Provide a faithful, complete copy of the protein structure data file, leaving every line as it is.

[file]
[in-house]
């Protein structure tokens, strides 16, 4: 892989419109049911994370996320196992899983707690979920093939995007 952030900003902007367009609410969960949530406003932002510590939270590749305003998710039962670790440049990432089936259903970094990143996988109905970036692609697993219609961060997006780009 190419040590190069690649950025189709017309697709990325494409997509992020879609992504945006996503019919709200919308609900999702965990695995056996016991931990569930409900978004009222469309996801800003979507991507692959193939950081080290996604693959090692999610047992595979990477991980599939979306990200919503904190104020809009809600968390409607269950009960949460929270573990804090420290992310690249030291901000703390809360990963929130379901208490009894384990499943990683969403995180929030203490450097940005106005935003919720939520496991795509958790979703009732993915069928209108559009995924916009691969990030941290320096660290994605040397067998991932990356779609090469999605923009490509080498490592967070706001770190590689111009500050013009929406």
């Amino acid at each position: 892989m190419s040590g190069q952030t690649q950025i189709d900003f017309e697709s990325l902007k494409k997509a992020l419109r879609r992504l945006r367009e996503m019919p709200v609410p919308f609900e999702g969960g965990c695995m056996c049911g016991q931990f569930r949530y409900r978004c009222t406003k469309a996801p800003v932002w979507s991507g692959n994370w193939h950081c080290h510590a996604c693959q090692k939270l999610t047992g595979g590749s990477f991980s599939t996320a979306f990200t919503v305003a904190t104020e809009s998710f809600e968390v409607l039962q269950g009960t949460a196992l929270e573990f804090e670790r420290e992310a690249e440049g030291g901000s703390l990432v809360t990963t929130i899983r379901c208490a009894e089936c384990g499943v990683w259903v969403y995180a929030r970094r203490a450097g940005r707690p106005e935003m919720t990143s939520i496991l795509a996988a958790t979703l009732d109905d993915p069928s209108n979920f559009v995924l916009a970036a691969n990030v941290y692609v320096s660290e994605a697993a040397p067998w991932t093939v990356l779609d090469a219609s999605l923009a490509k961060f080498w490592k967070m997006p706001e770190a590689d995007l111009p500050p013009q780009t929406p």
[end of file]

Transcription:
[in-house]
């Protein structure tokens, strides 16, 4: 892989419109049911994370996320196992899983707690979920093939995007 952030900003902007367009609410969960949530406003932002510590939270590749305003998710039962670790440049990432089936259903970094990143996988109905970036692609697993219609961060997006780009 190419040590190069690649950025189709017309697709990325494409997509992020879609992504945006996503019919709200919308609900999702965990695995056996016991931990569930409900978004009222469309996801800003979507991507692959193939950081080290996604693959090692999610047992595979990477991980599939979306990200919503904190104020809009809600968390409607269950009960949460929270573990804090420290992310690249030291901000703390809360990963929130379901208490009894384990499943990683969403995180929030203490450097940005106005935003919720939520496991795509958790979703009732993915069928209108559009995924916009691969990030941290320096660290994605040397067998991932990356779609090469999605923009490509080498490592967070706001770190590689111009500050013009929406």
């Amino acid at each position: 892989m190419s040590g190069q952030t690649q950025i189709d900003f017309e697709s990325l902007k494409k997509a992020l419109r879609r992504l945006r367009e996503m019919p709200v609410p919308f609900e999702g969960g965990c695995m056996c049911g016991q931990f569930r949530y409900r978004c009222t406003k469309a996801p800003v932002w979507s991507g692959n994370w193939h950081c080290h510590a996604c693959q090692k939270l999610t047992g595979g590749s990477f991980s599939t996320a979306f990200t919503v305003a904190t104020e809009s998710f809600e968390v409607l039962q269950g009960t949460a196992l929270e573990f804090e670790r420290e992310a690249e440049g030291g901000s703390l990432v809360t990963t929130i899983r379901c208490a009894e089936c384990g499943v990683w259903v969403y995180a929030r970094r203490a450097g940005r707690p106005e935003m919720t990143s939520i496991l795509a996988a958790t979703l009732d109905d993915p069928s209108n979920f559009v995924l916009a970036a691969n990030v941290y692609v320096s660290e994605a697993a040397p067998w991932t093939v990356l779609d090469a219609s999605l923009a490509k961060f080498w490592k967070m997006p706001e770190a590689d995007l111009p500050p013009q780009t929406p």